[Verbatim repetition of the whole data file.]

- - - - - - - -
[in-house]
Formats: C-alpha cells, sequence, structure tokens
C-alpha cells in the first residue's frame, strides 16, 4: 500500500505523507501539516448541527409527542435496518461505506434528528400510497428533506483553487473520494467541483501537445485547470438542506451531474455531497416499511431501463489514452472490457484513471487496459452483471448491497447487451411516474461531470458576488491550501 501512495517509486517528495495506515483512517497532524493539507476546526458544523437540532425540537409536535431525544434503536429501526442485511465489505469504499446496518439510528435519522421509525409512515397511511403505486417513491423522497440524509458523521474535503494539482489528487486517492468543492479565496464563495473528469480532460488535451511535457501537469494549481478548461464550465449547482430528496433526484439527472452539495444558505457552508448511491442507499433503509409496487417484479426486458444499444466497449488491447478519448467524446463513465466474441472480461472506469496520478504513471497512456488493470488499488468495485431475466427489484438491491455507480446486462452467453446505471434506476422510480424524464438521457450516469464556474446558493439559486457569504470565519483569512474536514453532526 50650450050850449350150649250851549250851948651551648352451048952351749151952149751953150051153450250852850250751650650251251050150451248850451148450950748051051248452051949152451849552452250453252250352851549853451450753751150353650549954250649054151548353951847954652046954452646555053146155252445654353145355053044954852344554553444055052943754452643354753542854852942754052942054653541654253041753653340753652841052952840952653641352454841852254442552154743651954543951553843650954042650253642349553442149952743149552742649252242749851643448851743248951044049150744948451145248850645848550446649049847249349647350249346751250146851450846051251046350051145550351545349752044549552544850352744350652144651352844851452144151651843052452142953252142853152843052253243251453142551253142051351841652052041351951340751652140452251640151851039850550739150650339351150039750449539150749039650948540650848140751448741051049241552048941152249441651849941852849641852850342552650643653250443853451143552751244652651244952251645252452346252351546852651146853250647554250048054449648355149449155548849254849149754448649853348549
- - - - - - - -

[in-house]
Formats: C-alpha cells, sequence, structure tokens
C-alpha cells in the first residue's frame, strides 16, 4: 500500500505523507501539516448541527409527542435496518461505506434528528400510497428533506483553487473520494467541483501537445485547470438542506451531474455531497416499511431501463489514452472490457484513471487496459452483471448491497447487451411516474461531470458576488491550501 501512495517509486517528495495506515483512517497532524493539507476546526458544523437540532425540537409536535431525544434503536429501526442485511465489505469504499446496518439510528435519522421509525409512515397511511403505486417513491423522497440524509458523521474535503494539482489528487486517492468543492479565496464563495473528469480532460488535451511535457501537469494549481478548461464550465449547482430528496433526484439527472452539495444558505457552508448511491442507499433503509409496487417484479426486458444499444466497449488491447478519448467524446463513465466474441472480461472506469496520478504513471497512456488493470488499488468495485431475466427489484438491491455507480446486462452467453446505471434506476422510480424524464438521457450516469464556474446558493439559486457569504470565519483569512474536514453532526 50650450050850449350150649250851549250851948651551648352451048952351749151952149751953150051153450250852850250751650650251251050150451248850451148450950748051051248452051949152451849552452250453252250352851549853451450753751150353650549954250649054151548353951847954652046954452646555053146155252445654353145355053044954852344554553444055052943754452643354753542854852942754052942054653541654253041753653340753652841052952840952653641352454841852254442552154743651954543951553843650954042650253642349553442149952743149552742649252242749851643448851743248951044049150744948451145248850645848550446649049847249349647350249346751250146851450846051251046350051145550351545349752044549552544850352744350652144651352844851452144151651843052452142953252142853152843052253243251453142551253142051351841652052041351951340751652140452251640151851039850550739150650339351150039750449539150749039650948540650848140751448741051049241552048941152249441651849941852849641852850342552650643653250443853451143552751244652651244952251645252452346252351546852651146853250647554250048054449648355149449155548849254849149754448649853348549